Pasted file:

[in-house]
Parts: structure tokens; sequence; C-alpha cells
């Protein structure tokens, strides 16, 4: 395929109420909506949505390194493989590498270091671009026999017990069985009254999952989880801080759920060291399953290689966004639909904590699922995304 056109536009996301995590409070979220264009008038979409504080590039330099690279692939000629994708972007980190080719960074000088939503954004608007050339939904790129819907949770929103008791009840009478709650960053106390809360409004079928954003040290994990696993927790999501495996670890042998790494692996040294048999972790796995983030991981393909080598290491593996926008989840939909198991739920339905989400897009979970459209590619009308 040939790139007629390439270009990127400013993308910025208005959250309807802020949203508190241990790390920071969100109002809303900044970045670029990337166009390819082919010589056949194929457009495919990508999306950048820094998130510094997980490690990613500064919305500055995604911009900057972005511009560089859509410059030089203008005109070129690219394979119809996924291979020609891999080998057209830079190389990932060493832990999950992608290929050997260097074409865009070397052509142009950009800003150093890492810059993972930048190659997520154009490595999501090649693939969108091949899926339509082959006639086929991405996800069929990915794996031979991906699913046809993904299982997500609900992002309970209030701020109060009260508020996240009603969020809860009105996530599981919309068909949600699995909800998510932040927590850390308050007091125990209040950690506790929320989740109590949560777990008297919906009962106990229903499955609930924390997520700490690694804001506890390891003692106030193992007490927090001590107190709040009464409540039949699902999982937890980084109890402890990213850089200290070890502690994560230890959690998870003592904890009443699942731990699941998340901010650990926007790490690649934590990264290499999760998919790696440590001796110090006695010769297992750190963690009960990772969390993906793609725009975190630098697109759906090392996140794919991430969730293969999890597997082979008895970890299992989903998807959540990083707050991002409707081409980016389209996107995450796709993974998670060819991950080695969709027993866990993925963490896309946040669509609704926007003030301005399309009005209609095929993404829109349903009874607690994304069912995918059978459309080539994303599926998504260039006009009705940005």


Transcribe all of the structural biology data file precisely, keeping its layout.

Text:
[in-house]
Parts: structure tokens; sequence; C-alpha cells
């Protein structure tokens, strides 16, 4: 395929109420909506949505390194493989590498270091671009026999017990069985009254999952989880801080759920060291399953290689966004639909904590699922995304 056109536009996301995590409070979220264009008038979409504080590039330099690279692939000629994708972007980190080719960074000088939503954004608007050339939904790129819907949770929103008791009840009478709650960053106390809360409004079928954003040290994990696993927790999501495996670890042998790494692996040294048999972790796995983030991981393909080598290491593996926008989840939909198991739920339905989400897009979970459209590619009308 040939790139007629390439270009990127400013993308910025208005959250309807802020949203508190241990790390920071969100109002809303900044970045670029990337166009390819082919010589056949194929457009495919990508999306950048820094998130510094997980490690990613500064919305500055995604911009900057972005511009560089859509410059030089203008005109070129690219394979119809996924291979020609891999080998057209830079190389990932060493832990999950992608290929050997260097074409865009070397052509142009950009800003150093890492810059993972930048190659997520154009490595999501090649693939969108091949899926339509082959006639086929991405996800069929990915794996031979991906699913046809993904299982997500609900992002309970209030701020109060009260508020996240009603969020809860009105996530599981919309068909949600699995909800998510932040927590850390308050007091125990209040950690506790929320989740109590949560777990008297919906009962106990229903499955609930924390997520700490690694804001506890390891003692106030193992007490927090001590107190709040009464409540039949699902999982937890980084109890402890990213850089200290070890502690994560230890959690998870003592904890009443699942731990699941998340901010650990926007790490690649934590990264290499999760998919790696440590001796110090006695010769297992750190963690009960990772969390993906793609725009975190630098697109759906090392996140794919991430969730293969999890597997082979008895970890299992989903998807959540990083707050991002409707081409980016389209996107995450796709993974998670060819991950080695969709027993866990993925963490896309946040669509609704926007003030301005399309009005209609095929993404829109349903009874607690994304069912995918059978459309080539994303599926998504260039006009009705940005």